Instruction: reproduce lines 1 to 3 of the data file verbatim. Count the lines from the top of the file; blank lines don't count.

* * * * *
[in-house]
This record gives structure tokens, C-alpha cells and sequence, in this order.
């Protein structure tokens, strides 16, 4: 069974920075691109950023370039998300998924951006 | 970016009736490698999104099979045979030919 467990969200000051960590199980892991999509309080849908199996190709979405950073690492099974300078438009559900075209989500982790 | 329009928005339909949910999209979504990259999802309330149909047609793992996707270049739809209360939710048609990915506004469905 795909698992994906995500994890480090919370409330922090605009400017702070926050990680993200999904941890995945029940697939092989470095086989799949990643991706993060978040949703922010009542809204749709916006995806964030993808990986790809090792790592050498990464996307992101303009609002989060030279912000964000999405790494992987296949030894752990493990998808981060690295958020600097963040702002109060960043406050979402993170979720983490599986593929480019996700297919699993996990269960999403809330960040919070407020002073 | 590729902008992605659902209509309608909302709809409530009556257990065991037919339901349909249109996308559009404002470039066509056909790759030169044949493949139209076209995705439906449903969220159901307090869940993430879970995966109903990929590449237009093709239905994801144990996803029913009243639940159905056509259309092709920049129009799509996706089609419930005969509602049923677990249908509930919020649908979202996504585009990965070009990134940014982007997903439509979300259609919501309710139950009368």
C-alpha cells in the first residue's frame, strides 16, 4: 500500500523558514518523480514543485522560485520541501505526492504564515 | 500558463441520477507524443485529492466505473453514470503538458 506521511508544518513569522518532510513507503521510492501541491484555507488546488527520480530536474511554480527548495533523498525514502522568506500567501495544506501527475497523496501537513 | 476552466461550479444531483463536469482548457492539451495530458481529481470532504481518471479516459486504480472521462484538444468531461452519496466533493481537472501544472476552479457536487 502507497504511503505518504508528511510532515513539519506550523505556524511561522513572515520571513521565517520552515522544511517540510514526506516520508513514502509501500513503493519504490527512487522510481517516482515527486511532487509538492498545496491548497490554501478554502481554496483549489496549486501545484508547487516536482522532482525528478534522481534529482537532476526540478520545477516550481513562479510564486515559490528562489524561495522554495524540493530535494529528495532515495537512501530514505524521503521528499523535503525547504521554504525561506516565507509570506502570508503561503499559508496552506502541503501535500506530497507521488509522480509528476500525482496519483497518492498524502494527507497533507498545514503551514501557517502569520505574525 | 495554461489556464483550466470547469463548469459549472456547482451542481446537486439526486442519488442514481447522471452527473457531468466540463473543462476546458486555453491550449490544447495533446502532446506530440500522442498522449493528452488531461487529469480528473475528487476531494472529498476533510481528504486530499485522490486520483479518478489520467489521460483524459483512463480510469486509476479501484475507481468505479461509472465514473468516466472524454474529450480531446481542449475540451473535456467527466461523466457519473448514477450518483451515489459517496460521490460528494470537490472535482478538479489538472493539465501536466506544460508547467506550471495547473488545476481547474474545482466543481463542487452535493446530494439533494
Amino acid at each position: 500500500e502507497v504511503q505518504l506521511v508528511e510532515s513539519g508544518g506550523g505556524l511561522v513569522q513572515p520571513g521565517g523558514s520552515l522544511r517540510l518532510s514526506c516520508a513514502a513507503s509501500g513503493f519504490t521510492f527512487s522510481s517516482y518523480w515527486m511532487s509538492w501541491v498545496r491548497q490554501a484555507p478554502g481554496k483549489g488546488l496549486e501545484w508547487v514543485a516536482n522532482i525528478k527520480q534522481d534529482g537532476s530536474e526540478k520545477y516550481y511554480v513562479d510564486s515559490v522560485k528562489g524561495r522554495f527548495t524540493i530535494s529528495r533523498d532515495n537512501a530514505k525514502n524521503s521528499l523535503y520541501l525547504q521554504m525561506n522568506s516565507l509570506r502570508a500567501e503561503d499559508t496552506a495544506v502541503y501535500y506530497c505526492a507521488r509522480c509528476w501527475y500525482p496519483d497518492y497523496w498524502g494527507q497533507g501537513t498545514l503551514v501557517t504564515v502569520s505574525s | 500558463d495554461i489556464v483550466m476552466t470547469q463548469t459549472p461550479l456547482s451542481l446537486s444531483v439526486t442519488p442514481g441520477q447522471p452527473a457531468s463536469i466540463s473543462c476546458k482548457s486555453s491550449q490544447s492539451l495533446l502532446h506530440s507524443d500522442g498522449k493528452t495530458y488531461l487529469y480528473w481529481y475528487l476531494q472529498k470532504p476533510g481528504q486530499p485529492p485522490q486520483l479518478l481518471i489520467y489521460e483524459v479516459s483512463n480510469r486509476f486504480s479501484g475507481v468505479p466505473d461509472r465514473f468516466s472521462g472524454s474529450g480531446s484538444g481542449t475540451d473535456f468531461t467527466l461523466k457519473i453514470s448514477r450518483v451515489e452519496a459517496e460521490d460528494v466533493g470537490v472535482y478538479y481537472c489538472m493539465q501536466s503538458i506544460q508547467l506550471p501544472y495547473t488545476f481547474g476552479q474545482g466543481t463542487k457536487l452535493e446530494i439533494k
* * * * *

[in-house]
This record gives structure tokens, C-alpha cells and sequence, in this order.
């Protein structure tokens, strides 16, 4: 069974920075691109950023370039998300998924951006 | 970016009736490698999104099979045979030919 467990969200000051960590199980892991999509309080849908199996190709979405950073690492099974300078438009559900075209989500982790 | 329009928005339909949910999209979504990259999802309330149909047609793992996707270049739809209360939710048609990915506004469905 795909698992994906995500994890480090919370409330922090605009400017702070926050990680993200999904941890995945029940697939092989470095086989799949990643991706993060978040949703922010009542809204749709916006995806964030993808990986790809090792790592050498990464996307992101303009609002989060030279912000964000999405790494992987296949030894752990493990998808981060690295958020600097963040702002109060960043406050979402993170979720983490599986593929480019996700297919699993996990269960999403809330960040919070407020002073 | 590729902008992605659902209509309608909302709809409530009556257990065991037919339901349909249109996308559009404002470039066509056909790759030169044949493949139209076209995705439906449903969220159901307090869940993430879970995966109903990929590449237009093709239905994801144990996803029913009243639940159905056509259309092709920049129009799509996706089609419930005969509602049923677990249908509930919020649908979202996504585009990965070009990134940014982007997903439509979300259609919501309710139950009368």